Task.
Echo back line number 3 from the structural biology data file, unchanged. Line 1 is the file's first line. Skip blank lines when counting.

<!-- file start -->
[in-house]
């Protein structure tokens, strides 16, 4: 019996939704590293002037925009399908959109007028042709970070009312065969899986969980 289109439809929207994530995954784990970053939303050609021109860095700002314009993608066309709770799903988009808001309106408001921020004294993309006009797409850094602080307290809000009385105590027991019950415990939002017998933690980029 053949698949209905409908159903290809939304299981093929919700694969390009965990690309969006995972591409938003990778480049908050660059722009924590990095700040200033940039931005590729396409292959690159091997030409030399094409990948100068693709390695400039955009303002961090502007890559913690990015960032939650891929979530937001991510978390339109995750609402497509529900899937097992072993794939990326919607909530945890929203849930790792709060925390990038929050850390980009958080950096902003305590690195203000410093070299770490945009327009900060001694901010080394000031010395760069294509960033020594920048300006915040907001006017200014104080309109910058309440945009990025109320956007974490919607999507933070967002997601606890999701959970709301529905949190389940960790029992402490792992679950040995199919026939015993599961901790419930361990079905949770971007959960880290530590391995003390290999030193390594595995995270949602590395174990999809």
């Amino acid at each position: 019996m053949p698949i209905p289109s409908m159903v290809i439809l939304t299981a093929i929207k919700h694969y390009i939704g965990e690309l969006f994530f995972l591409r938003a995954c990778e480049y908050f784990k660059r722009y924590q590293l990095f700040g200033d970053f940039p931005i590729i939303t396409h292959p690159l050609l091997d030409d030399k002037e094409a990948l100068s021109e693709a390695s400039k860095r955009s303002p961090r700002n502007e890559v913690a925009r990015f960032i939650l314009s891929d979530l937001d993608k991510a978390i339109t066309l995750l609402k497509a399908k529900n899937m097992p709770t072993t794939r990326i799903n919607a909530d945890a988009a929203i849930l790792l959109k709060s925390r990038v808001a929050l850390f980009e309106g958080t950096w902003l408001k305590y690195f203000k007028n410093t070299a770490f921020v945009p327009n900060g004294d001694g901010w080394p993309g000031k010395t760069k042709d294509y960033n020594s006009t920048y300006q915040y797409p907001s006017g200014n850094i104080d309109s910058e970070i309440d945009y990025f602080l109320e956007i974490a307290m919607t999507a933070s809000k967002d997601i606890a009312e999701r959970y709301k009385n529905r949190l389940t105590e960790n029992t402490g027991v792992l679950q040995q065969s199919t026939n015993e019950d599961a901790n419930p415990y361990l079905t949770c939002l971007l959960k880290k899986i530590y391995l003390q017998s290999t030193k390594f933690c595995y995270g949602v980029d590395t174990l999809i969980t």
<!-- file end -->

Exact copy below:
């Amino acid at each position: 019996m053949p698949i209905p289109s409908m159903v290809i439809l939304t299981a093929i929207k919700h694969y390009i939704g965990e690309l969006f994530f995972l591409r938003a995954c990778e480049y908050f784990k660059r722009y924590q590293l990095f700040g200033d970053f940039p931005i590729i939303t396409h292959p690159l050609l091997d030409d030399k002037e094409a990948l100068s021109e693709a390695s400039k860095r955009s303002p961090r700002n502007e890559v913690a925009r990015f960032i939650l314009s891929d979530l937001d993608k991510a978390i339109t066309l995750l609402k497509a399908k529900n899937m097992p709770t072993t794939r990326i799903n919607a909530d945890a988009a929203i849930l790792l959109k709060s925390r990038v808001a929050l850390f980009e309106g958080t950096w902003l408001k305590y690195f203000k007028n410093t070299a770490f921020v945009p327009n900060g004294d001694g901010w080394p993309g000031k010395t760069k042709d294509y960033n020594s006009t920048y300006q915040y797409p907001s006017g200014n850094i104080d309109s910058e970070i309440d945009y990025f602080l109320e956007i974490a307290m919607t999507a933070s809000k967002d997601i606890a009312e999701r959970y709301k009385n529905r949190l389940t105590e960790n029992t402490g027991v792992l679950q040995q065969s199919t026939n015993e019950d599961a901790n419930p415990y361990l079905t949770c939002l971007l959960k880290k899986i530590y391995l003390q017998s290999t030193k390594f933690c595995y995270g949602v980029d590395t174990l999809i969980t």